United States District Court, E.D. Michigan, Southern Division
OPINION AND ORDER GRANTING PLAINTIFF'S MOTION FOR
PERMISSION TO SERVE DEFENDANT THROUGH ALTERNATIVE MEANS
PURSUANT TO FED. R. CIV. P. 4(F)(3) 
GERSHWIN A. DRAIN UNITED STATES DISTRICT JUDGE
before the Court is Plaintiff's Motion for Permission to
Serve Defendant Through Alternative Means Pursuant to
Fed.R.Civ.P. 4(f)(3). Plaintiff seeks to serve Defendant
through electronic mail (“email”). For the
reasons that follow, the Court will grant Plaintiff's
Motion for Permission to Serve Defendant Through Alternative
Means Pursuant to Fed.R.Civ.P. 4(f)(3).
FKA Distributing Company, LLC (“Homedics”) filed
a Complaint against Yisi Technology Co., Ltd. (“Yisi
Technology”) on January 24, 2017. See Dkt. No.
1. Plaintiff issued a Summons that same day. See
Dkt. No. 11, pg. 2 (Pg. ID 35). Plaintiff emailed Defendant
the Summons to the email address Plaintiff found on
Defendant's website. Id. Defendant failed to
respond, so Plaintiff translated the documents and submitted
them to China for service under the Hague Service Convention
on April 19, 2017. Id. Plaintiff failed to effect
service on Defendant and this Court dismissed the Complaint
without prejudice on June 19, 2017. Dkt. No. 5, pg. 1-2. The
Court then reopened the case on June 21, 2017. See
Dkt. No. 9. Plaintiff filed the current motion on August 30,
2017, requesting permission to serve Defendant by email.
See Dkt. No. 11. Plaintiff claims the vendor who
served the Summons for them stated that China has been taking
up to one year or more to process documents served under the
Hague Convention. Dkt. No. 11, pg. 2 (Pg. ID 35). Therefore,
Plaintiff seeks an order allowing service by email in order
to prevent further delay of the service of process.
4(h)(2) of the Federal Rules of Civil Procedure allows
service of process on a foreign business in the manner
prescribed by Rule 4(f). Under Rule 4(f)(3), service is
allowed “by other means not prohibited by international
agreement, as the court orders.” Fed.R.Civ.P. 4(f)(3).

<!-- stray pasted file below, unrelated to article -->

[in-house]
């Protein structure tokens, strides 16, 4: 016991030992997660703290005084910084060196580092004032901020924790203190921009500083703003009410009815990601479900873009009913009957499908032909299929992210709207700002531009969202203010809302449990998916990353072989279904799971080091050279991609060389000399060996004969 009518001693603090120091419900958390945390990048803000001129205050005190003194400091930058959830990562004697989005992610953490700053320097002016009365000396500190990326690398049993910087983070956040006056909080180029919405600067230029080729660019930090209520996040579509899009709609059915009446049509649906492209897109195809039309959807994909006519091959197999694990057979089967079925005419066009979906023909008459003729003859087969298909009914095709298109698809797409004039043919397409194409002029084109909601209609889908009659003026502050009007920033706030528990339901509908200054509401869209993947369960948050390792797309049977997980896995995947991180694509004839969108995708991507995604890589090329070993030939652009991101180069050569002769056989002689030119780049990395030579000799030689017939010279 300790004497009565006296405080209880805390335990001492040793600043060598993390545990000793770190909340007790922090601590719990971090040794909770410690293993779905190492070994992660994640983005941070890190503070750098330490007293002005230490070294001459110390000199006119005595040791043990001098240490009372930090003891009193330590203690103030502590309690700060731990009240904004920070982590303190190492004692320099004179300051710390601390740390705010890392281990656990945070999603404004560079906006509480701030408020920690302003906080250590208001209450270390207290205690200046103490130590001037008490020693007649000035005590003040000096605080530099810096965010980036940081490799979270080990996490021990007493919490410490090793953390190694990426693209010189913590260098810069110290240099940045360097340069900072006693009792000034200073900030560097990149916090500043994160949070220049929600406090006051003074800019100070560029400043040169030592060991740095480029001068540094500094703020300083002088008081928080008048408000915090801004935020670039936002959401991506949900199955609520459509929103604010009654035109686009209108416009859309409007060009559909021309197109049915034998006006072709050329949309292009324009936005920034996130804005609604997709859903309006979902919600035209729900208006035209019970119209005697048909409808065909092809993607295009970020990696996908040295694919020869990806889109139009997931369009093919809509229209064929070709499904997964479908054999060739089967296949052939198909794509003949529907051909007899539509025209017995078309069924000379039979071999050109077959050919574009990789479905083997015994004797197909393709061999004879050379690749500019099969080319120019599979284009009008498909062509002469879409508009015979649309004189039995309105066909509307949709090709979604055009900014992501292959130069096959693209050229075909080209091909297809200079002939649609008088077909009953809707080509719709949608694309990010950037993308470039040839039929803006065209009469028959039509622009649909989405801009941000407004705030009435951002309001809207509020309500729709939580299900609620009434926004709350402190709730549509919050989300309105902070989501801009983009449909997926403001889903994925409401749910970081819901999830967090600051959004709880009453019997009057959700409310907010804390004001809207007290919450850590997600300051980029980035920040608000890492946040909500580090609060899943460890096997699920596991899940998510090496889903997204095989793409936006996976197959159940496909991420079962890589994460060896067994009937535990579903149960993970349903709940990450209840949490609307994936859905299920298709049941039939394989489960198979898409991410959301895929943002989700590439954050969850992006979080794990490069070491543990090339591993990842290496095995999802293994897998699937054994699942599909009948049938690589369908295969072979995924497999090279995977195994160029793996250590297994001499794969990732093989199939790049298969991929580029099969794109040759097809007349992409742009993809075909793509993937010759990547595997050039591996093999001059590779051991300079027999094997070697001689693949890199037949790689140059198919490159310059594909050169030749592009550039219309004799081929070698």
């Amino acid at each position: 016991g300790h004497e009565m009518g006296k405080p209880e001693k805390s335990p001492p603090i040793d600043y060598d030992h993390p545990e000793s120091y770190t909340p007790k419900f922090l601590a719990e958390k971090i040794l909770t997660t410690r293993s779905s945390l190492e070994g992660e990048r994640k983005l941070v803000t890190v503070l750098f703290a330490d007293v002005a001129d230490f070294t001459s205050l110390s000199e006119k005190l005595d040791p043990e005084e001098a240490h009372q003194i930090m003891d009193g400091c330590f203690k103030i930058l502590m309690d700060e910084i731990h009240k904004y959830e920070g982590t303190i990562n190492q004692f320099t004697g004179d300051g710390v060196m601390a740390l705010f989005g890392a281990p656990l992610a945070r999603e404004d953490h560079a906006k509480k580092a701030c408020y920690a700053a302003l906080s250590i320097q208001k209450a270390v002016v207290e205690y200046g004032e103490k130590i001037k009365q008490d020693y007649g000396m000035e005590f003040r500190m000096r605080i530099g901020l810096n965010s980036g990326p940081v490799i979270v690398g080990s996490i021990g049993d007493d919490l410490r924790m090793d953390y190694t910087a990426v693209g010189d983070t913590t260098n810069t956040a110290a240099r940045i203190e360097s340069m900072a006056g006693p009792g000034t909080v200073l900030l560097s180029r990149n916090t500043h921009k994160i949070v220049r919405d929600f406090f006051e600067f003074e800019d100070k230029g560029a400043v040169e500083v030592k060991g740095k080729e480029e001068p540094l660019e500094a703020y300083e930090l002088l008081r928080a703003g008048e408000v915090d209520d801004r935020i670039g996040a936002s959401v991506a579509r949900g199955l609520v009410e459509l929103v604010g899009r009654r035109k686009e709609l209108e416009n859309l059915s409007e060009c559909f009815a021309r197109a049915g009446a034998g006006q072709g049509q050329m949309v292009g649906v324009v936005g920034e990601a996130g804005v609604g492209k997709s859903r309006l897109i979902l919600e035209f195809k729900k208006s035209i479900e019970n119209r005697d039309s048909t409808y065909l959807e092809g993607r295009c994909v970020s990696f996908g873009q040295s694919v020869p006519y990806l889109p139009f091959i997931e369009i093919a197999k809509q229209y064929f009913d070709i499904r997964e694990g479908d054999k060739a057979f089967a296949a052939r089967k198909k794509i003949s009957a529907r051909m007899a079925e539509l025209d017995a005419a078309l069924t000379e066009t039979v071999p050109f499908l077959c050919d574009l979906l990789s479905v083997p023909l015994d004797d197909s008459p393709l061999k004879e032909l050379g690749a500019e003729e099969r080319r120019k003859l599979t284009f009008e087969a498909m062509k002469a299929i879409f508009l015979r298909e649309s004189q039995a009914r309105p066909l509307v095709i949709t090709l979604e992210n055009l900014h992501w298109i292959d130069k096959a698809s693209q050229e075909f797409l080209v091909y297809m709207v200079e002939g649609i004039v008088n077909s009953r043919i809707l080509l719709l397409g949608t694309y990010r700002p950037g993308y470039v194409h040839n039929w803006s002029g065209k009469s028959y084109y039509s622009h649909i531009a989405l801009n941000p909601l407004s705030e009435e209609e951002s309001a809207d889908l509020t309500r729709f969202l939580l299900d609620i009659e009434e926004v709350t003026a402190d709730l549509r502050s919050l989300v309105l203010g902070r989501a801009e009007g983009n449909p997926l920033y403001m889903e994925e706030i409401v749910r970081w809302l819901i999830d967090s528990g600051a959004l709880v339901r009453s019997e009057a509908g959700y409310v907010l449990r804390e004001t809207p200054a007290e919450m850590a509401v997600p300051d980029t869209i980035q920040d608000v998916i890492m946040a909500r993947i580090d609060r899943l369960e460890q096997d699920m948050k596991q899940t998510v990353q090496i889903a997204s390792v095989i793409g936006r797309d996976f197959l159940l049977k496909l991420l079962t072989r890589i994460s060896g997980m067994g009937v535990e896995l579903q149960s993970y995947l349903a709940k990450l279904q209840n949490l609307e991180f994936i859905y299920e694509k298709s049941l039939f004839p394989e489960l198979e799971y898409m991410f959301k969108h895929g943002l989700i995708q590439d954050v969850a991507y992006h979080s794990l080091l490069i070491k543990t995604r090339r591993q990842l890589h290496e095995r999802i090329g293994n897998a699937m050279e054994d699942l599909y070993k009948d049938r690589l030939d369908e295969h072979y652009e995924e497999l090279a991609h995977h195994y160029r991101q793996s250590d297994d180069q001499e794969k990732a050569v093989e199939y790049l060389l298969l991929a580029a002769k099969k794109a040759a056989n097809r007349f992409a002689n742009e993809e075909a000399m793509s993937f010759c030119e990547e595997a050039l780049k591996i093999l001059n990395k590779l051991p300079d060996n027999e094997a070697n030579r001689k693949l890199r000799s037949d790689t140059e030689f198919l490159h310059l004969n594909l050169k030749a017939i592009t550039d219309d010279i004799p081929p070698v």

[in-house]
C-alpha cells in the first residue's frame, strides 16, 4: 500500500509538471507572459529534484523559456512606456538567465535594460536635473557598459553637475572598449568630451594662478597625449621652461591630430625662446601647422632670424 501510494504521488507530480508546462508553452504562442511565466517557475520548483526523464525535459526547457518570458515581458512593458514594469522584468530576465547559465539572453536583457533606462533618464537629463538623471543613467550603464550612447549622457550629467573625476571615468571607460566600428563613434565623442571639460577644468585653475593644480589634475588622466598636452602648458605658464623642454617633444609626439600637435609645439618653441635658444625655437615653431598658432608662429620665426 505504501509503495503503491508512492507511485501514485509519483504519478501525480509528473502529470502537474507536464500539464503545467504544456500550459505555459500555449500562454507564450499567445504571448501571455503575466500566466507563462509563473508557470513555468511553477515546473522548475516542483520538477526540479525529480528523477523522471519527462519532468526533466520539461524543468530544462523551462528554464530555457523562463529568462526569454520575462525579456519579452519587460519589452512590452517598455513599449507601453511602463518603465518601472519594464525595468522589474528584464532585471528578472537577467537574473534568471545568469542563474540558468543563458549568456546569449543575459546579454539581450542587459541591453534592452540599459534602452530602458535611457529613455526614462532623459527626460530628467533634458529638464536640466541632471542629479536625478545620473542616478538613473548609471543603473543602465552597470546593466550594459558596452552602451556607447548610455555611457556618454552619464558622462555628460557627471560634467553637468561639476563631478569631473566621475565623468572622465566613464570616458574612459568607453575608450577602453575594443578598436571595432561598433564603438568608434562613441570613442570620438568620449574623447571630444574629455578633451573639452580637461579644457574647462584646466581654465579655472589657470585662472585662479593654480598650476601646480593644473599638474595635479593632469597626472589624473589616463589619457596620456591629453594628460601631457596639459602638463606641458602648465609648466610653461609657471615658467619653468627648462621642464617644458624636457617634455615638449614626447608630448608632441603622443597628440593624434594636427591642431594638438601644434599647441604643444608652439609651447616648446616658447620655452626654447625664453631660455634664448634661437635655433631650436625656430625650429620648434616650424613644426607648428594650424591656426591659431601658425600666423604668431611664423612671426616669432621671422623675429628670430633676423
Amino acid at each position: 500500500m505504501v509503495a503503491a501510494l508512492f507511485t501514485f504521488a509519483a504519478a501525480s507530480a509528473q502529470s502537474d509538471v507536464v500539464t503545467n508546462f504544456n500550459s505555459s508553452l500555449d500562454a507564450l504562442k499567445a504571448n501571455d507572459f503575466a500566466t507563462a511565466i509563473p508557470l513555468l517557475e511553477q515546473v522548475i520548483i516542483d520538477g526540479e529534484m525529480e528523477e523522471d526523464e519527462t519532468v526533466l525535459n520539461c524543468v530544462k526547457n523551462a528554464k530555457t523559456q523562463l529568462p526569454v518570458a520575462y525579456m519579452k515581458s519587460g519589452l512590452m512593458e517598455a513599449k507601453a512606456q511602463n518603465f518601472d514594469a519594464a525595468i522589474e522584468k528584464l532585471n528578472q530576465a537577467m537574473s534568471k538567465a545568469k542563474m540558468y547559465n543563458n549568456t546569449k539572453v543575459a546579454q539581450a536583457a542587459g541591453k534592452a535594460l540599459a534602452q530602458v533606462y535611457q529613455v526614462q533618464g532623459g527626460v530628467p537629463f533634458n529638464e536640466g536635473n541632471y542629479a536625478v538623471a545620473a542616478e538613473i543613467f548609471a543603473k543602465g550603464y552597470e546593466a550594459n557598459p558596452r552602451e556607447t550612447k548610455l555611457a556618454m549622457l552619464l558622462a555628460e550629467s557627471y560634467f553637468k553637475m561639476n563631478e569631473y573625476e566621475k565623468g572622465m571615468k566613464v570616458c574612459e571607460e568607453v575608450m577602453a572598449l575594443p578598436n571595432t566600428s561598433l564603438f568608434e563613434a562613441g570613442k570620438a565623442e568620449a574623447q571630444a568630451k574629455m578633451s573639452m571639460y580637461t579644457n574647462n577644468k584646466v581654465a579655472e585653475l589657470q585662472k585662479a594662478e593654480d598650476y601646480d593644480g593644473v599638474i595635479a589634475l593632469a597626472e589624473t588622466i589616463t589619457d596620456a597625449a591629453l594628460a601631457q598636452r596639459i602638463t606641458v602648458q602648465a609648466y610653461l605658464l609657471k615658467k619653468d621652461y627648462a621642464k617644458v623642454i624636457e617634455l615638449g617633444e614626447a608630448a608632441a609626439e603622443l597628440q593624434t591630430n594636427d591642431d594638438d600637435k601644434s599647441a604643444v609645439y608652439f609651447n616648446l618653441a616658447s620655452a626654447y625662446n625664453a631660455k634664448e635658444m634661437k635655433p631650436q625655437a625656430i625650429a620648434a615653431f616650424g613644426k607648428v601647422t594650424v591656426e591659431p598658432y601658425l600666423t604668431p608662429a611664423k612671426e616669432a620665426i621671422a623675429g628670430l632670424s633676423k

Therefore, service under Rule 4(f)(3) is allowed if (1)
directed by the Court; and (2) not prohibited by
international agreement. See Rio Props., Inc. v. Rio
Int'l Interlink, 284 F.3d 1007, 1014 (9th Cir.
2002). Service under this rule does not have to be a last
resort, nor is it only warranted in extraordinary
circumstances. Id. at 1015-16.
Eastern District of Michigan has allowed service by email
when the party to be served does business on the internet and
through email, and when the movant demonstrates that the
email address in question is valid. See FenF, LLC v.
Ritacco, No. 16-cv-11097, 2016 WL 5235407, at *3 (E.D.
Mich. Sept. 22, 2016); Elcometer, Inc. v. TQC-USA,
Inc., No. 12-cv-14628, 2013 WL 592660, at *3 (E.D. Mich.
Feb. 14, 2013); McCluskey v. Belford High Sch., No.
2:09-14345, 2010 WL 2696599, at *3 (E.D. Mich. June 24,
2010). Courts in this district and numerous other federal
courts have typically held that service by email comports
with Due Process if the above factors are met. See
McCluskey, 2010 WL 2696599, at *3.
by International Agreement
Rule of Civil Procedure 4(f)(3) allows service by alternative
means on a foreign party if the service is allowed by
international agreement. China and the United States are both
signatories to the Hague Convention. The Southern District of
New York holds that the Hague Convention does not prohibit
service by email to China. Sulzer Mixpac AG v. Medenstar
Indus. Co. Ltd., 312 F.R.D. 329, 332 (S.D.N.Y. 2015)
(holding that China's objections to service by postal
mail did not extend to service in China via email, and
allowed service by email to defendants located in China). The
Northern District of California has also held that the Hague
Convention does not prohibit service by email. See
Williams-Sonoma Inc. v. Friendfinder Inc., No. C
06-06572 JSW, 2007 WL 1140639, at *2 (N.D. Cal. Apr. 17,
2007) (allowing service via email under the Hague
Convention). In conclusion, several courts have held that the
Hague Convention allows service by email.
Process and Validity of Email Address
comport with Due Process, courts in the Eastern District of
Michigan have considered whether the party to be served via
email does business via email, and whether the movant has
established that the email address in question is valid.
See FenF, LLC v. Ritacco, No. 16-cv-11097, 2016 WL
5235407, at *3 (E.D. Mich. Sept. 22, 2016). Some ways to show
the validity of an email address include: providing the Court
with declarations from individuals who received emails from
the email address in question, and demonstrating that emails
mailed to the email address in question were not returned as
undeliverable or did not “bounce back.” See
id.; see also Popular Enters., LLC v. Webcom Media
Group, Inc., 225 F.R.D. 560, 562 (E.D. Tenn. 2004).
Here, the Plaintiff's Exhibits B and C, attached to their
motion, show that Defendant lists two emails to contact them
with-one for customer service, and one for potential dealers
of their product. Plaintiff emailed Defendant the Summons and
Complaint to the customer service email listed on its
website: firstname.lastname@example.org. See Dkt. No.
11-2, pg. 2 (Pg. ID 43). The email did not bounce back to
Plaintiff. See Dkt. No. 11-2, pg. 2 (Pg. ID 43).
This shows that Defendant does conduct business via email and
the email address in question is valid. For these reasons,
the email service comports with Due Process.
in Service Under ...